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Old 08-31-2012, 05:38 PM   #1
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Default Carbonating with a #8 cork

I know you are supposed to use a bench corker and champagne corks for carbonating, but I recently came into some champagne bottles for free and thought I'd experiment in the name of science. So I dropped two carb tabs and a few drops of slurry in a bottle, filled it with water, stuck the bottling wand in for proper head space, and used a rubber mallet and my $5 corker to get a #8 cork most of the way in. I then fashioned a hood from some scrap wire and let it sit for a week or so. I just popped it and it was at least as carbonated as I would expect a beer to be, the mouthfeel was nice and tingly, though it smelled foul and had poor head retention. Maybe Revvy's 3 weeks in a bottle would have conditioned the smell away, but I called it a success.

I went ahead and bought some 29mm caps and bell to use, but in a pinch this will probably work for beer levels of carb, though I'm not sure it would completely hold 8-9 volumes like champagne (maybe that'll be my next experiment!).





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Old 09-05-2012, 05:34 PM   #2
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I decided to bottle one each of my recent India Brown and Saison in Belgian 750ml bottles with #8 corks. We'll see how they are carbed in a few weeks. I also made the hoods myself; I love DIY and am a huge cheapskate.





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Old 11-21-2012, 04:26 PM   #3
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Here is the popping of the Saison. It seemed perhaps a bit undercarbed, but not bad. I definitely wouldn't try going really high with this, but I'm tempted to try some #9 corks.

http://youtu.be/sQ95hkGkjBM
I'll be popping the Brown tomorrow, so we'll see how it's carb is.

Edit (Brown Video)


This is not undercarbed at all! Listen to that pop!
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Last edited by tennesseean_87; 11-23-2012 at 02:03 AM. Reason: new video
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Old 01-10-2013, 10:51 PM   #4
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Just watched this thread. They really don't look like Champagne bottles, more like regular Bordeaux bottles, but if you say so.

But it looks really interesting! Belgian beer corks are much more expensive then regular wine corks for some reason... I couldn't see myself DIYing the hoods, I'll leave that to you haha, but the cork idea is cool. Once I get a sour ale and a Tripel through the pipeline, I might try this.

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Old 01-11-2013, 01:36 AM   #5
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The bottles pictured and video-recorded are Belgian beer bottles. The un-documented first test was a sparkling wine bottle, which also worked.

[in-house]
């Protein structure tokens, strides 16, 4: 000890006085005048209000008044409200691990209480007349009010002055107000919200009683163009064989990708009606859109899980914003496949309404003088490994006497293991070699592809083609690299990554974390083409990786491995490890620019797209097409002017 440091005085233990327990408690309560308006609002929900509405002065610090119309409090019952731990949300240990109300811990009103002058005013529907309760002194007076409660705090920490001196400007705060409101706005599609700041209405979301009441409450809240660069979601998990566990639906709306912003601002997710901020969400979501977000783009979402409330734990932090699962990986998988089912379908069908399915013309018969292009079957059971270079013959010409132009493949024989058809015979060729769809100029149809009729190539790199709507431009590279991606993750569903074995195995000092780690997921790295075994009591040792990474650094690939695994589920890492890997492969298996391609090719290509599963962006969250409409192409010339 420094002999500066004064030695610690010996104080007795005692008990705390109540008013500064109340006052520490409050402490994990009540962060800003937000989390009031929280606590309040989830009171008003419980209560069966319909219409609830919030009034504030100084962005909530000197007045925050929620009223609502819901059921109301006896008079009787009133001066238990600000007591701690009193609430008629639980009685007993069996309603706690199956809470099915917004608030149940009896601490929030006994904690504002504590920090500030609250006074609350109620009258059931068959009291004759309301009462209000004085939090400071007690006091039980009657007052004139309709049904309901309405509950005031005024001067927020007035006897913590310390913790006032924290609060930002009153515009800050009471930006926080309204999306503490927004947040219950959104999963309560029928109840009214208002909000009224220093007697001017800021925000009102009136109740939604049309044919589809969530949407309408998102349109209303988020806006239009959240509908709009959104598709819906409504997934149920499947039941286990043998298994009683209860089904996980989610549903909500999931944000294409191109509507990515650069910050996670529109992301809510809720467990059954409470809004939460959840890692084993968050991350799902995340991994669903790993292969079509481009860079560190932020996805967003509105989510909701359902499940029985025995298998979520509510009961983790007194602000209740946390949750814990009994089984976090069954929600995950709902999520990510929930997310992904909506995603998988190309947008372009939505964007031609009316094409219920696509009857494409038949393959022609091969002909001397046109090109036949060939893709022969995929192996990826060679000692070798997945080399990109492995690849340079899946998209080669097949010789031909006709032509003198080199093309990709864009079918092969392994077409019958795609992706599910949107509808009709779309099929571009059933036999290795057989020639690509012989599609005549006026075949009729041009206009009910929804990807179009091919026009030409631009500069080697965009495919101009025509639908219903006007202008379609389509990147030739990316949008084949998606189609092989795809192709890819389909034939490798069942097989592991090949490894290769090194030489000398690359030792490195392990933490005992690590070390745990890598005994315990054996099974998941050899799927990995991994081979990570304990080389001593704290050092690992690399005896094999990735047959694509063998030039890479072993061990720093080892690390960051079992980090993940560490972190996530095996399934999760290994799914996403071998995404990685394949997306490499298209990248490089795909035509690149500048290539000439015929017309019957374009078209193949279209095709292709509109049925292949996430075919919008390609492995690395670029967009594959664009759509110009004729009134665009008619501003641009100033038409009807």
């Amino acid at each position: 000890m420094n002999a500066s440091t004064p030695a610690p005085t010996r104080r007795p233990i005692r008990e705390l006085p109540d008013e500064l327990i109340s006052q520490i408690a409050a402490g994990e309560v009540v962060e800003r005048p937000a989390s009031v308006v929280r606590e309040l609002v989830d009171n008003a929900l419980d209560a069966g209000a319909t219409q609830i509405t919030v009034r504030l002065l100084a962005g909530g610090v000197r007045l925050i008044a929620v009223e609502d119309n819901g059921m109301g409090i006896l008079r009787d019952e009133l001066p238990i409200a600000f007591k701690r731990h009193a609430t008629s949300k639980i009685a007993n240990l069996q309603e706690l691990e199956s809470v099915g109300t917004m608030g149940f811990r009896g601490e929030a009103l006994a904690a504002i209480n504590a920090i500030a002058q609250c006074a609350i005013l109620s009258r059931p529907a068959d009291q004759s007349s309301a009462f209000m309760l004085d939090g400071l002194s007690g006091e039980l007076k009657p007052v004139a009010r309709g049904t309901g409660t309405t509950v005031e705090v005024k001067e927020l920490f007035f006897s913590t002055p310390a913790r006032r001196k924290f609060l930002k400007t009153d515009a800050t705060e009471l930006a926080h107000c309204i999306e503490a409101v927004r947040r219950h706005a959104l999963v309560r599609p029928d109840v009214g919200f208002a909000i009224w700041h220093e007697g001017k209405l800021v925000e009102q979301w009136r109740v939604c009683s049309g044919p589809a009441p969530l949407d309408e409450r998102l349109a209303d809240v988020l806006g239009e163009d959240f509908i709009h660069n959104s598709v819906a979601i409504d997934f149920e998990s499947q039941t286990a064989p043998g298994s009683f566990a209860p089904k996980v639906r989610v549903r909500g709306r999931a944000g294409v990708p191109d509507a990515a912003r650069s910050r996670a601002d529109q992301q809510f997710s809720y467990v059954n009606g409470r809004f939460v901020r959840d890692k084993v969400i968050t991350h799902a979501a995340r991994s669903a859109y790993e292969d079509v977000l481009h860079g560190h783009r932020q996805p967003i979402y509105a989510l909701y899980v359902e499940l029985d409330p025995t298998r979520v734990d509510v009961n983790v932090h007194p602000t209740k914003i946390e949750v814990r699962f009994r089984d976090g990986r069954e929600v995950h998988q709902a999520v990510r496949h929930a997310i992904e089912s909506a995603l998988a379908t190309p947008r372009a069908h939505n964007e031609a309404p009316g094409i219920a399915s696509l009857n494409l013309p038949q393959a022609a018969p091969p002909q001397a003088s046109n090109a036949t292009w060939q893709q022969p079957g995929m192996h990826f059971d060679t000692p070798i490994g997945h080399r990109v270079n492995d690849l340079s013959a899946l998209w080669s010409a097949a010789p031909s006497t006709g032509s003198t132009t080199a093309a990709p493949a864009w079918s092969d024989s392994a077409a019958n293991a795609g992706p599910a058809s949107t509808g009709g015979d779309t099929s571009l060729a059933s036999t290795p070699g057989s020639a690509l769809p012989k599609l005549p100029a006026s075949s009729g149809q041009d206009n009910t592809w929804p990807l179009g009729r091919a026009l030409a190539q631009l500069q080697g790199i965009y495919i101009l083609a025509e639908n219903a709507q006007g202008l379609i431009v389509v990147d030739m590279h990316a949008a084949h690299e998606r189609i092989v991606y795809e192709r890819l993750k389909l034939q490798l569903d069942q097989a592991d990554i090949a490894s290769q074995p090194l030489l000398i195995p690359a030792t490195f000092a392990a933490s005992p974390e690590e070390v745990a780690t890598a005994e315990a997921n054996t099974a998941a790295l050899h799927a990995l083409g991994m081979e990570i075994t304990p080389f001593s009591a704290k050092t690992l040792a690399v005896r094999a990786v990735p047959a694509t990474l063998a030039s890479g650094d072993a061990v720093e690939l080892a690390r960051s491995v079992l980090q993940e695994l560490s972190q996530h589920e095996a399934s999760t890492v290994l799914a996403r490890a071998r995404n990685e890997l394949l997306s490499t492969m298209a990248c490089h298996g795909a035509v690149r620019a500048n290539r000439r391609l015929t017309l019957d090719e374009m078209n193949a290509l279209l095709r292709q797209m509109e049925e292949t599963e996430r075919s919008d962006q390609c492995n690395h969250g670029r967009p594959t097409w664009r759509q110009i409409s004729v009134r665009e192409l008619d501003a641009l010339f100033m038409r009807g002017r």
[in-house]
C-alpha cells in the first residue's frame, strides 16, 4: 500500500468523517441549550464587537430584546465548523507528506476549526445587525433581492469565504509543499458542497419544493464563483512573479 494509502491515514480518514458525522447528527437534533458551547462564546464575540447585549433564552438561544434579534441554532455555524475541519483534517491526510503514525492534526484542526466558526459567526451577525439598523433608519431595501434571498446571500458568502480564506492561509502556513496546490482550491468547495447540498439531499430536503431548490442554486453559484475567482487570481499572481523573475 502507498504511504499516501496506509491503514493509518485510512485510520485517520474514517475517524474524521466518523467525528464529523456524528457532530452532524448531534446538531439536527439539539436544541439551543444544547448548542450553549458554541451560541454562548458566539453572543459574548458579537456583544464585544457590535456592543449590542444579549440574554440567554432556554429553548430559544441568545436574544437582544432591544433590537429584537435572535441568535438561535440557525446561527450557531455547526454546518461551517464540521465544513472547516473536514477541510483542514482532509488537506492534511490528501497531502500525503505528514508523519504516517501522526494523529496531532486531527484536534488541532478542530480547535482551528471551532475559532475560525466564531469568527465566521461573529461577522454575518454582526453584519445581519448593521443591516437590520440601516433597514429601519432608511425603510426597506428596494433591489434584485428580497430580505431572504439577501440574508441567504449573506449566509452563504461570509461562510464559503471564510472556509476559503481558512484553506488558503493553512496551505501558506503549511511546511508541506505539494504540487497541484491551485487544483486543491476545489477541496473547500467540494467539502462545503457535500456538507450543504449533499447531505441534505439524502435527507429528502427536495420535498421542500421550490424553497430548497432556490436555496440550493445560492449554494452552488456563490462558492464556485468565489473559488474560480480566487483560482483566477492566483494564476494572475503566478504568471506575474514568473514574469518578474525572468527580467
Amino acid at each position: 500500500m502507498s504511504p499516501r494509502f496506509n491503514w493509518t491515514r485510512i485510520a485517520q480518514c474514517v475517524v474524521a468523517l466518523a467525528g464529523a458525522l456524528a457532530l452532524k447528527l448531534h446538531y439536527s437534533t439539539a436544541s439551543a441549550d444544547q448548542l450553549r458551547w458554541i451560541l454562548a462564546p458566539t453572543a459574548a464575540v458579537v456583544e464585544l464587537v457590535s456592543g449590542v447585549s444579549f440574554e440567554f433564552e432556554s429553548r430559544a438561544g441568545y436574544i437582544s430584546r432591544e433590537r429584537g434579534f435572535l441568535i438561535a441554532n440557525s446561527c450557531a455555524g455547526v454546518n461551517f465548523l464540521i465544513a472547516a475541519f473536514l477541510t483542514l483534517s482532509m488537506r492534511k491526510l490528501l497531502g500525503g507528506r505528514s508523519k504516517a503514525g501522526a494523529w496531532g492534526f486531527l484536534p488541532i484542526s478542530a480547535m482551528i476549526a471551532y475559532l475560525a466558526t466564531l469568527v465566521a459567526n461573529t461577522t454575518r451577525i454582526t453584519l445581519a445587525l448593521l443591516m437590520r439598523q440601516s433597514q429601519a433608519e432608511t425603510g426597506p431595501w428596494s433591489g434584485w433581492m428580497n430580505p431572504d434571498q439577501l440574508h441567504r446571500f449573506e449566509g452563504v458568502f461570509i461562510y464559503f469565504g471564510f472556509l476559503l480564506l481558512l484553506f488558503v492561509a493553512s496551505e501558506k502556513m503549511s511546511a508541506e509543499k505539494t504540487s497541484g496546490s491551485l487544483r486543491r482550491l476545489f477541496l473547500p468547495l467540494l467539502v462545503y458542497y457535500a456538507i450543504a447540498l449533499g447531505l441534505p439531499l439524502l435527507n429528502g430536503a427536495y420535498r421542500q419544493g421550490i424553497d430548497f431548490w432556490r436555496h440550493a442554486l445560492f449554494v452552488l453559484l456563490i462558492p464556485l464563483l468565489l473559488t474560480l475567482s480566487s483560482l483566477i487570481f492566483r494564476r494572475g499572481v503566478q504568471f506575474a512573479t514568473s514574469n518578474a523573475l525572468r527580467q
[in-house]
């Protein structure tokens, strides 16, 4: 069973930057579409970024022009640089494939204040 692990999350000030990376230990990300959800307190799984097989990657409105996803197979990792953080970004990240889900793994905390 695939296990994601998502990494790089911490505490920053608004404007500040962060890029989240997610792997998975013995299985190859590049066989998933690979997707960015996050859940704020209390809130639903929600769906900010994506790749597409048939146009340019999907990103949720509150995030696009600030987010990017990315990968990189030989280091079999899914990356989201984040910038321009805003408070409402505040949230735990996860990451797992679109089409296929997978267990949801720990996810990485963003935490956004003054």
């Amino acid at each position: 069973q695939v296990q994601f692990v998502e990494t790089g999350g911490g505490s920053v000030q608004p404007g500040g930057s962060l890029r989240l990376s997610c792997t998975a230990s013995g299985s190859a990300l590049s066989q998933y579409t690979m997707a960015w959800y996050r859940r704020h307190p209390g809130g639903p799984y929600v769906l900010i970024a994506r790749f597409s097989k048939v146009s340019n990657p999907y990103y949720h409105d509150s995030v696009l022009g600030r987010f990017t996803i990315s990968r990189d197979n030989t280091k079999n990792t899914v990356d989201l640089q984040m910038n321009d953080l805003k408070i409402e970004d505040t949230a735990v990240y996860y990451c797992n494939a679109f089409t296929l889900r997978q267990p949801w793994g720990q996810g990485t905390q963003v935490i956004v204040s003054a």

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Old 01-11-2013, 04:27 PM   #6
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Interesting. As I am playing around with lambics now, I'd like to get a plan for how I might bottle some in 2014. I also have 5-10 of the Belgian 750's (or whatever they are).

I was going to use plastic corks and a hood (cheap, easy, and reuseable), but the fit is a little loose. I might try something around the plastic cork to make it a hare larger. The pressure will eventually force it against the neck ID, so this might work. But your idea looks to be a solid back up plan.

The plastic corks work well with recylced champagne bottles. I try to bottle a few higher gravity Belgian's this way to age for 3-4 years. BTW, I have that same crappy $5 wine corker and a rubber mallet

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Old 01-12-2013, 06:25 PM   #7
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Yeah, I'm really surprised it works, since it isn't really supposed to, so that's why I wanted to get the word out a bit. I had some extra corks because I'd been bottling apfelwein still, but decided it is much better carbed, so I started picking up champagne bottles (which I can cap), but I also have a few Belgian bottles.

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Old 01-12-2013, 10:09 PM   #8
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Without hoods, #8 corks will hit the ceiling in the middle of the night...Lesson learned.

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Old 01-14-2013, 01:47 AM   #9
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My hoods didn't seem stretched, but maybe that's a temp thing. I did have some wine this springthat wasn't de-gassed properly that blew out a #8 cork once the temp got up. I'll keep using them (hoods).

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Last edited by tennesseean_87; 01-14-2013 at 12:31 PM. Reason: typos and ambiguity
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Old 01-14-2013, 02:24 AM   #10
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It could be a temp thing. I had my bottles right around 80 to help get them to carb.



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